This version is mostly the 1993 stage musical one, with an additional song and some extra lyrics especially produced by Who guitarist and original writer Pete Townshend. (The additional song, a bluesy lament for lost youth and spark from an old performer—so surely it’s about Townshend himself, or Daltrey…—is for the Acid Queen to give her (here, him) a presence in Act II.) This matters because the original ending was changed: from Tommy urging his followers to become ‘deaf, dumb and blind’ like him as a route to enlightenment, to a cosier one in which we are urged not to be like Tommy, but to look for our own inner strengths. I should say that the end felt uplifting and moving for us last night, as, with house lights up, the entire cast sang and signed to us a message of inclusion and understanding. If that sounds corny, it really wasn’t.

The infrastructure of inclusion around the performance may be kind of standard for Graeae-style productions—a stage model and costumes props in the foyer for visually impaired theatre-goers (right), hearing loops, surtitles, signing, and more—but it does also regularly challenge much everyday theatre practice or rhetoric of inclusion.

Notwithstanding the massive flaws in the original story—psychical crisis makes boy multiply disabled, then it becomes a satire on religion and the counterculture? Plus, today for younger audience members (there weren’t that many tbh last night): what is a ‘pinball’?—this Tommy is terrific. It’s full of energy and movement, and only a couple of the large deaf and disabled cast seem to perform as though they are auditioning for Glee or Hairspray. The live band, centre stage at the back, is tight and loud.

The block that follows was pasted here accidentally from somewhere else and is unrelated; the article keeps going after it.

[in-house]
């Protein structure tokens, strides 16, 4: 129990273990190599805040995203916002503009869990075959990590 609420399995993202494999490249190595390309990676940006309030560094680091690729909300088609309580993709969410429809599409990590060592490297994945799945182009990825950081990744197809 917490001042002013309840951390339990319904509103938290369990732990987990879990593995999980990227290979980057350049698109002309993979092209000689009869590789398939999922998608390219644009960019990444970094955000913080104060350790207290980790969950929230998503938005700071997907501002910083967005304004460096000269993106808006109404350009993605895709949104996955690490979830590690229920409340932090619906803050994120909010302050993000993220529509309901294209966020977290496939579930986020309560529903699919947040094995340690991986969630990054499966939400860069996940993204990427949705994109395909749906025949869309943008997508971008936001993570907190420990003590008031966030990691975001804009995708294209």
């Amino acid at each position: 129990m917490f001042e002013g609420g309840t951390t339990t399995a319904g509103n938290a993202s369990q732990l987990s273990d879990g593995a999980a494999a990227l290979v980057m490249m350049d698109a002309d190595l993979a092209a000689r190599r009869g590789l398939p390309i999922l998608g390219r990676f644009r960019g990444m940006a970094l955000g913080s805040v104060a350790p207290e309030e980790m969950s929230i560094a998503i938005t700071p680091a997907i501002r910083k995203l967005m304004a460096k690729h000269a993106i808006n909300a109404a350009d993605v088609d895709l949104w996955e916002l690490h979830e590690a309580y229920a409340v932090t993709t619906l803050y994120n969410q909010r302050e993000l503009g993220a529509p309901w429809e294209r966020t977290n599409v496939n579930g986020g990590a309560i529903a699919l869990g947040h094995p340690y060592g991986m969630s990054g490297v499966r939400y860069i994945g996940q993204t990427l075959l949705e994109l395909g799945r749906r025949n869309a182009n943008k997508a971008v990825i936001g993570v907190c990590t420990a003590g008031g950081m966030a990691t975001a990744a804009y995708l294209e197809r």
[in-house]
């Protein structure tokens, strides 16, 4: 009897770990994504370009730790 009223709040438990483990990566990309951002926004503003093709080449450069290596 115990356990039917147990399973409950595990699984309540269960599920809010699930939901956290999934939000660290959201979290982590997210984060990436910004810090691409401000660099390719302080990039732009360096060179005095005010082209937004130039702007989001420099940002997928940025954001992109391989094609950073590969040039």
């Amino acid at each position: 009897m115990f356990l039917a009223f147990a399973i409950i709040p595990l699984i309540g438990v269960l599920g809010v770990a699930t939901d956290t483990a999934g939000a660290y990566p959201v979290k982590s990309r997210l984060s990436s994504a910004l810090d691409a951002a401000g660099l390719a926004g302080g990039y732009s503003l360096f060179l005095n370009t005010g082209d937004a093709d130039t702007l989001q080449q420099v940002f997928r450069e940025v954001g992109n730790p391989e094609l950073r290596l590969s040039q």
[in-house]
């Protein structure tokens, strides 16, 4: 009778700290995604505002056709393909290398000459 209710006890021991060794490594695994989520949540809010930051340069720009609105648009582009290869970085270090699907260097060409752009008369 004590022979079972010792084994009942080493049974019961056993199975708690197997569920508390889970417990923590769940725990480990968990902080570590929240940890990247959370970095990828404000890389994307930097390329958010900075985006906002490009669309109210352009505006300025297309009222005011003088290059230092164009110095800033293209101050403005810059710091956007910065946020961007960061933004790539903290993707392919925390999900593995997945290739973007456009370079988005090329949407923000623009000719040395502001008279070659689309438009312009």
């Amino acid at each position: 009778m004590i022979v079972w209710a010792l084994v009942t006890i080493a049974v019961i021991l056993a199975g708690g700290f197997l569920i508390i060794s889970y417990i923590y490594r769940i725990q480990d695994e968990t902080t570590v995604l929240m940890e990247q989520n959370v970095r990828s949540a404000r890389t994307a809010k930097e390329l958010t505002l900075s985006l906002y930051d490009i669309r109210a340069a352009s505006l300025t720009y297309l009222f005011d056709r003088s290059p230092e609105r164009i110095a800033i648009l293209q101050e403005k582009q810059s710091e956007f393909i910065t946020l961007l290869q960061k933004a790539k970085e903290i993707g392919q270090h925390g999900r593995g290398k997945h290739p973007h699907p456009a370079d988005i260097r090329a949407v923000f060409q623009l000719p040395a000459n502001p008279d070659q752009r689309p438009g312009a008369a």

Especially in Act I, exploring the musical via a disability aesthetic shines through. What really strikes convincingly are some of the experiences of youthful disability: the medicalisation of the disabled body (tests, tests, and anxiety about tests), the bullying and abuse of the vulnerable. The sexual abuse of Tommy by Uncle Ernie as he sings ‘Fiddle about’, played by two hands spot-lit on an otherwise darkened stage, is powerful. Here the disability aesthetic makes full sense. Also there are some great hi-energy ensemble numbers (‘Pinball wizard’ overwhelms the stage) and other, well, weird ones (‘The Acid Queen’ as a coked-up Labelle in drag, feat. star turn Peter Straker, who appeared as the Narrator in Tommy in the 1970s).